ALBANY – State lawmakers voted Monday to extend the moratorium on evictions and foreclosures under the “COVID-19 Emergency Eviction and Foreclosure Prevention Act of 2020.” The moratorium is extended until August 31, 2021.
The bill, being sent to Governor Cuomo for his signature, extends the limitations on landlords to prohibit them from evicting residential tenants that are experiencing financial hardships as a result of the pandemic. The moratorium had expired on May 1. The extension also applies to certain commercial tenants.
According to the Democratic sponsors of the bill, it allows residential tenants that are suffering financial or health-related hardships to file a “hardship declaration, under the penalty of perjury with their landlord or court that would prevent the filing of an eviction or halt any that are in progress.
It also allows mortgagors who own 10 or fewer residential dwellings to file a hardship declaration with their mortgage lender, other foreclosing party, or a court to prevent the filing of a foreclosure action or stay any foreclosure action in progress, and gives property owners who own ten or fewer residential dwellings to file the hardship declaration to prevent local governments from engaging in any tax lien sale or foreclosure.
Senator Mike Martucci (R, New Hampton) voted against the extension. “You may recall that this moratorium has been in place for well over a year already, meaning some landlords have received no rent in over 12 months. This is true despite the fact that those who are unemployed have been receiving enhanced benefits since last year and others have continued to work uninterrupted. The law in this state merely requires you to certify that you have been negatively impacted financially by the pandemic. If you do so, it’s virtually impossible for your landlord to evict you.”
The freshman lawmaker said he opposed the policy “not because I want people evicted, but because I believe landlords have a right to go to court when tenants cannot pay their rent. The extension of the eviction moratorium means no one gets their day in court. That is un-American and it’s wrong.”
He also noted that the state budget approved $2.4 billion to help tenants pay their back rent. “As of this writing, no process has been put in place, no application designed and not one penny in funding released by the State Office of Temporary and Disability Assistance to help tenants or landlords. Those that need help should receive it, but the law as written in New York makes it far too easy to game the system.”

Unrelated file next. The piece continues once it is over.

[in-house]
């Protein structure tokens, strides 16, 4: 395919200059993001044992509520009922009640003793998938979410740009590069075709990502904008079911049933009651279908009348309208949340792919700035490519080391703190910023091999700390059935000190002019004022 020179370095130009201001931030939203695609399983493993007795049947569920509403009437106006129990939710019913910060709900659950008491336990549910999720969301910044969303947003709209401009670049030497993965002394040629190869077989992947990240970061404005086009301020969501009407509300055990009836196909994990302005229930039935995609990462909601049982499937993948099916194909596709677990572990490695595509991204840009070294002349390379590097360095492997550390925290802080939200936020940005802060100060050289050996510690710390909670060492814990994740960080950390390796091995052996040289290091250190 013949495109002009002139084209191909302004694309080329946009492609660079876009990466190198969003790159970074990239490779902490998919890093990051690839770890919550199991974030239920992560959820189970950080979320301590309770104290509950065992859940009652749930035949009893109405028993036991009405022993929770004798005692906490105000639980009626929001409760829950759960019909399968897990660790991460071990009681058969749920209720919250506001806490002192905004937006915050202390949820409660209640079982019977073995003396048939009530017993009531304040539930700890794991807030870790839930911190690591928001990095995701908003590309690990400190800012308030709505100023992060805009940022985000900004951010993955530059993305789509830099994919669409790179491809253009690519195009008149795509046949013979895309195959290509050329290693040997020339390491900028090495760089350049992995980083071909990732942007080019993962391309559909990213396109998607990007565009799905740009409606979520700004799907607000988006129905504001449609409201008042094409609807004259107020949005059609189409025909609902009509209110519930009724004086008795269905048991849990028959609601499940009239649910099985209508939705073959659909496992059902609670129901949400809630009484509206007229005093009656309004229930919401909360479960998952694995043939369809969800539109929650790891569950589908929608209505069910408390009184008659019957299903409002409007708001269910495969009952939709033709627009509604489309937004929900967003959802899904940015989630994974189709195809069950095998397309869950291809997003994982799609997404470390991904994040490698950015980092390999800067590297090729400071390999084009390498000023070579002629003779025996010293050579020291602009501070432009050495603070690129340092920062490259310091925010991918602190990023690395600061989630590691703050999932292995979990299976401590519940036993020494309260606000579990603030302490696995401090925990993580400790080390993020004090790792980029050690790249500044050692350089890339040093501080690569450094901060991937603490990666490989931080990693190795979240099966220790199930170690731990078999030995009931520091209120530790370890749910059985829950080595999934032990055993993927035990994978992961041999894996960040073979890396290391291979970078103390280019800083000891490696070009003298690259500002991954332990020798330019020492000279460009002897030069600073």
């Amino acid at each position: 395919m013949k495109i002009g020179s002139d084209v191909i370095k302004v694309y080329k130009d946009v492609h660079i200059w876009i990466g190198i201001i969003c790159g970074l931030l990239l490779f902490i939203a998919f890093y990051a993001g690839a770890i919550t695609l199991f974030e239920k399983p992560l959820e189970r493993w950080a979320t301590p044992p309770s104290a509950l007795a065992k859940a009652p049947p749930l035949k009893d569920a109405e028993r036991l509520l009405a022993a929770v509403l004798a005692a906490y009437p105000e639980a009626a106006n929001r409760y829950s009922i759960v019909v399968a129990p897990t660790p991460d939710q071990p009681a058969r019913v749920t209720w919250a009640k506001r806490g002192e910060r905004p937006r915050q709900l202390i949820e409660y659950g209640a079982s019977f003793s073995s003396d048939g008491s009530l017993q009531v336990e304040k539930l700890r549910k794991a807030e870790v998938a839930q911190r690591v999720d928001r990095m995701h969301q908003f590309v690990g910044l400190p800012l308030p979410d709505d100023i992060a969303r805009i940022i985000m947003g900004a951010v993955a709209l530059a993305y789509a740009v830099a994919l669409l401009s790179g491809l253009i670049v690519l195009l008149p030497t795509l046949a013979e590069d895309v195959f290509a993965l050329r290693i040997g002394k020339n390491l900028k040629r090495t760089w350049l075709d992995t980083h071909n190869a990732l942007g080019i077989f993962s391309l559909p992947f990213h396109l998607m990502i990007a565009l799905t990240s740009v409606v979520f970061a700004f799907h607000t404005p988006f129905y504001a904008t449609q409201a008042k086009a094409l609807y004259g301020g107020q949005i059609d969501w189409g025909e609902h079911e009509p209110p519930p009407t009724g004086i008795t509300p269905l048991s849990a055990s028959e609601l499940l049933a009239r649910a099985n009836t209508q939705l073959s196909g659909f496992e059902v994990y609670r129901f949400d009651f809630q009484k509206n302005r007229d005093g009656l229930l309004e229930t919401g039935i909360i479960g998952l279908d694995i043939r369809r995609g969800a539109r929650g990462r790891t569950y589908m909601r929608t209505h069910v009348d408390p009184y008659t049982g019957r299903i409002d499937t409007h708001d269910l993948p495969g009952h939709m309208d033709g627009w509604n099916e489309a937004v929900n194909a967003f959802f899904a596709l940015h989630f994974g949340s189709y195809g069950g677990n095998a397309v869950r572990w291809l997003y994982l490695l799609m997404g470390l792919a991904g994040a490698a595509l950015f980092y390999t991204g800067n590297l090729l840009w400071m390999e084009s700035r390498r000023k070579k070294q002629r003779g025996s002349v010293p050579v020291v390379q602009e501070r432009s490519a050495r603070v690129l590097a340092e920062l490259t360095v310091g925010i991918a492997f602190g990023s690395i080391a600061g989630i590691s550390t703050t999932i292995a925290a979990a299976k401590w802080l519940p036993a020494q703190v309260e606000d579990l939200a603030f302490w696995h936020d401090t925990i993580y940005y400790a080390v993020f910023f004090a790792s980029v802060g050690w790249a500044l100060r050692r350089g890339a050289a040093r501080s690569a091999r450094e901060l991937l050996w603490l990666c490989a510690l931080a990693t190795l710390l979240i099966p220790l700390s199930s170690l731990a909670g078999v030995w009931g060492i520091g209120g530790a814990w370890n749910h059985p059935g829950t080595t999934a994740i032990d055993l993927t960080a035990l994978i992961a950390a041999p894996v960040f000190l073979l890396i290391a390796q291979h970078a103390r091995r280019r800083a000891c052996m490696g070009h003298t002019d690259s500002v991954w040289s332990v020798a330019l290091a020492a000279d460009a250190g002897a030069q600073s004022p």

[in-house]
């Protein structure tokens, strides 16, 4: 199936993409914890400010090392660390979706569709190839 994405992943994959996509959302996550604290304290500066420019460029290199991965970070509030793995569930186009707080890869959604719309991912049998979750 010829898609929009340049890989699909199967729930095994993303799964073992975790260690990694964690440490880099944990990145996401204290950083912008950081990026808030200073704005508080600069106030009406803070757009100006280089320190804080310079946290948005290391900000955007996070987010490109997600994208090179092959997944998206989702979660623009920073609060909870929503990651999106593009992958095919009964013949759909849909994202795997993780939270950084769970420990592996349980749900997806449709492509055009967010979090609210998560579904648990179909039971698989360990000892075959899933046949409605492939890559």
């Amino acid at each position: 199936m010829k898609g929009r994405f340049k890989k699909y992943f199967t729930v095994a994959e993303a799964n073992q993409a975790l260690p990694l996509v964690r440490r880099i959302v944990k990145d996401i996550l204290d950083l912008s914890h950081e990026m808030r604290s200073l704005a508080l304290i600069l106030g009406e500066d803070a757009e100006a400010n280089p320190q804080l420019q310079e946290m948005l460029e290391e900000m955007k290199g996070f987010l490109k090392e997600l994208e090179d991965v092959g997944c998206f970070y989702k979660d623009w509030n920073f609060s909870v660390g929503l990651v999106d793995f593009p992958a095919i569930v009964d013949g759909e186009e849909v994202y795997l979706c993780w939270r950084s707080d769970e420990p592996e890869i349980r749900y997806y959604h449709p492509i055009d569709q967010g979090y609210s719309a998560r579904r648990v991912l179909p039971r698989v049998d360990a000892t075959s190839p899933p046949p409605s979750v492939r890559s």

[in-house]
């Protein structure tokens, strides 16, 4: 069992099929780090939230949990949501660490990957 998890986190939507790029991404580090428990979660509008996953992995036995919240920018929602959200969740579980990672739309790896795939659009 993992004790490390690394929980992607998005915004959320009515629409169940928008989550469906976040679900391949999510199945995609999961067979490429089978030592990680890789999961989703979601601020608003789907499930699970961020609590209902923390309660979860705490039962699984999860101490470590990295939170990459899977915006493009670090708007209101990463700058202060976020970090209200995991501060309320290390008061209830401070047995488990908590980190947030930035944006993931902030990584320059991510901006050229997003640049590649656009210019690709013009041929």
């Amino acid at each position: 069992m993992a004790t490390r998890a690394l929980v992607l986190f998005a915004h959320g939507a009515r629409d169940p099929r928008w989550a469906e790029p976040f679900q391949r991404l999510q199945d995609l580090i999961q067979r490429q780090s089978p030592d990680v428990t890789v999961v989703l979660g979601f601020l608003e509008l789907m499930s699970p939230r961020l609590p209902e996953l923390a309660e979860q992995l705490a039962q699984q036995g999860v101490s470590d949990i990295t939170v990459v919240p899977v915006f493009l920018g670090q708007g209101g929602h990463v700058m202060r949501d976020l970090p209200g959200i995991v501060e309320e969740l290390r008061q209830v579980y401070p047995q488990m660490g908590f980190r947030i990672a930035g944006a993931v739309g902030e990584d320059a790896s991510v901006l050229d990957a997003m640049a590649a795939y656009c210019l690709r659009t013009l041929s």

Martucci said what is needed is “to allow landlords and tenants to present the facts in their specific circumstances. Evictions with proper cause should move forward and those without that legal basis should not. Albany should stop interfering in that process and focus on distributing the $2.4 billion to landlords and tenants that need relief now.”
State Senator Sue Serino, (R-Hyde Park) opposed the legislation for what she said is its failure to address the underlying funding issues. “New York is sitting on billions of dollars that is supposed to be used to fund a rental assistance program that would keep New Yorkers in their homes” she said. “Instead of passing another blanket eviction moratorium that only sends thousands of New Yorkers deeper into debt, this moratorium does absolutely nothing to provide the meaningful relief renters, small landlords, and homeowners so desperately need. That’s why I ultimately voted against it and will continue to push for the real relief that keeps people in their homes and helps get our economy back on track.”
Assemblyman Karl Brabenec (R-Westbrookville) also railed against the legislation due to what he said was a lack of a long-term plan by the Democratic majority. “This policy was a disaster from the beginning and the fact that Democrats in the legislature continue to kick the can down the road should tell you all you need to know about their commitment to finding a meaningful solution.”